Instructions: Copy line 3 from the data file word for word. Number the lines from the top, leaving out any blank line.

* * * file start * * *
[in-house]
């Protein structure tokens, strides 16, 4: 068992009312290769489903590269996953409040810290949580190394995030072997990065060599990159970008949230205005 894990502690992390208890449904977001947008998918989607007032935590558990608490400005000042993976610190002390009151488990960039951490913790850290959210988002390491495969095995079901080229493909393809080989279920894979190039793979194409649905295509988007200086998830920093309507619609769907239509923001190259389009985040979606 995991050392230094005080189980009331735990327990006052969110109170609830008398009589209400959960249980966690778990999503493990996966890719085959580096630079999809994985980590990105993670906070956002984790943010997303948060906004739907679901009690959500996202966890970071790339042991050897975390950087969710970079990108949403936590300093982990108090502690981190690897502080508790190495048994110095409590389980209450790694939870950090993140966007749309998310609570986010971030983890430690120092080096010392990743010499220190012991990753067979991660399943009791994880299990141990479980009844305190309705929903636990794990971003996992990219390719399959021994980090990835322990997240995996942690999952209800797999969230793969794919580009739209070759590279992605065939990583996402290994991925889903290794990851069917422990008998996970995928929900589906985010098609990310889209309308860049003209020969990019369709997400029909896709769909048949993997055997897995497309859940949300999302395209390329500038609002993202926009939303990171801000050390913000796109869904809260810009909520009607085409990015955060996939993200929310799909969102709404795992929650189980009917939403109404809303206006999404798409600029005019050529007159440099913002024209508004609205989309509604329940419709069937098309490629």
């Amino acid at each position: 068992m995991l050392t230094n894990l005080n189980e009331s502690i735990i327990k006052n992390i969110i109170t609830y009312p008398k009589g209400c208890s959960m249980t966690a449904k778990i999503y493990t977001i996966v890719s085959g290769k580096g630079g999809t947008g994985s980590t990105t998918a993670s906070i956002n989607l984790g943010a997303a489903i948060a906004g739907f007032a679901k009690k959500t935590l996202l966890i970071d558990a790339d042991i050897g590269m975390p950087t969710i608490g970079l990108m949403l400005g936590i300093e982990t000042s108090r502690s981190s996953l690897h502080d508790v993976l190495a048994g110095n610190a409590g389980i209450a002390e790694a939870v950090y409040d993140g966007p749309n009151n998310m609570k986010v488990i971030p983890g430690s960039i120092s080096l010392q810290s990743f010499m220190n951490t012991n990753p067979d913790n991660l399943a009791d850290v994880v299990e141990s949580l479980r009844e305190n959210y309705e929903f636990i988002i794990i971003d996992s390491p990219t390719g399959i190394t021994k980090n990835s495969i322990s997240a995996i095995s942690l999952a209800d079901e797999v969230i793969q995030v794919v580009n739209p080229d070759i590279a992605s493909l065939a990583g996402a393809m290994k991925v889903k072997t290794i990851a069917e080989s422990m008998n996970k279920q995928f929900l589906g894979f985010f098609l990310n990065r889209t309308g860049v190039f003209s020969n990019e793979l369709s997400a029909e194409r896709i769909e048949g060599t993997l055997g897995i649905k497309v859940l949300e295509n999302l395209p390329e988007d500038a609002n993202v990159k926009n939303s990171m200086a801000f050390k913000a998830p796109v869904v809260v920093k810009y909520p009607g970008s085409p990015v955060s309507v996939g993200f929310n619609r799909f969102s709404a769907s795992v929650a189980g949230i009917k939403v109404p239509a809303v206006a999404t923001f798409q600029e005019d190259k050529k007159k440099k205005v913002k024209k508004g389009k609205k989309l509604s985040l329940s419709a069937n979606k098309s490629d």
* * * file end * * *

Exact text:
């Amino acid at each position: 068992m995991l050392t230094n894990l005080n189980e009331s502690i735990i327990k006052n992390i969110i109170t609830y009312p008398k009589g209400c208890s959960m249980t966690a449904k778990i999503y493990t977001i996966v890719s085959g290769k580096g630079g999809t947008g994985s980590t990105t998918a993670s906070i956002n989607l984790g943010a997303a489903i948060a906004g739907f007032a679901k009690k959500t935590l996202l966890i970071d558990a790339d042991i050897g590269m975390p950087t969710i608490g970079l990108m949403l400005g936590i300093e982990t000042s108090r502690s981190s996953l690897h502080d508790v993976l190495a048994g110095n610190a409590g389980i209450a002390e790694a939870v950090y409040d993140g966007p749309n009151n998310m609570k986010v488990i971030p983890g430690s960039i120092s080096l010392q810290s990743f010499m220190n951490t012991n990753p067979d913790n991660l399943a009791d850290v994880v299990e141990s949580l479980r009844e305190n959210y309705e929903f636990i988002i794990i971003d996992s390491p990219t390719g399959i190394t021994k980090n990835s495969i322990s997240a995996i095995s942690l999952a209800d079901e797999v969230i793969q995030v794919v580009n739209p080229d070759i590279a992605s493909l065939a990583g996402a393809m290994k991925v889903k072997t290794i990851a069917e080989s422990m008998n996970k279920q995928f929900l589906g894979f985010f098609l990310n990065r889209t309308g860049v190039f003209s020969n990019e793979l369709s997400a029909e194409r896709i769909e048949g060599t993997l055997g897995i649905k497309v859940l949300e295509n999302l395209p390329e988007d500038a609002n993202v990159k926009n939303s990171m200086a801000f050390k913000a998830p796109v869904v809260v920093k810009y909520p009607g970008s085409p990015v955060s309507v996939g993200f929310n619609r799909f969102s709404a769907s795992v929650a189980g949230i009917k939403v109404p239509a809303v206006a999404t923001f798409q600029e005019d190259k050529k007159k440099k205005v913002k024209k508004g389009k609205k989309l509604s985040l329940s419709a069937n979606k098309s490629d």